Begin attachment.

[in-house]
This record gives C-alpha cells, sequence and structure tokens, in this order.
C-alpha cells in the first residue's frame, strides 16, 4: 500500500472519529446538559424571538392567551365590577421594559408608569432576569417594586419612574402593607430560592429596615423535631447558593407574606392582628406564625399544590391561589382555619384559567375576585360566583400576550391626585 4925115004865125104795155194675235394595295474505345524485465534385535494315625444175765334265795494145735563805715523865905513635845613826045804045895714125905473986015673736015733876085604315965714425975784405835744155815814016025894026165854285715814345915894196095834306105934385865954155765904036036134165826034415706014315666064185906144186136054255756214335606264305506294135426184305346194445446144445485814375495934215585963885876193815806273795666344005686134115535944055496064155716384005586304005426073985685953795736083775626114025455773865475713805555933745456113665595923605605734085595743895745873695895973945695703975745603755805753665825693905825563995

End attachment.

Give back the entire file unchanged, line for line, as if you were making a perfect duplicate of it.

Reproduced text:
[in-house]
This record gives C-alpha cells, sequence and structure tokens, in this order.
C-alpha cells in the first residue's frame, strides 16, 4: 500500500472519529446538559424571538392567551365590577421594559408608569432576569417594586419612574402593607430560592429596615423535631447558593407574606392582628406564625399544590391561589382555619384559567375576585360566583400576550391626585 4925115004865125104795155194675235394595295474505345524485465534385535494315625444175765334265795494145735563805715523865905513635845613826045804045895714125905473986015673736015733876085604315965714425975784405835744155815814016025894026165854285715814345915894196095834306105934385865954155765904036036134165826034415706014315666064185906144186136054255756214335606264305506294135426184305346194445446144445485814375495934215585963885876193815806273795666344005686134115535944055496064155716384005586304005426073985685953795736083775626114025455773865475713805555933745456113665595923605605734085595743895745873695895973945695703975745603755805753665825693905825563995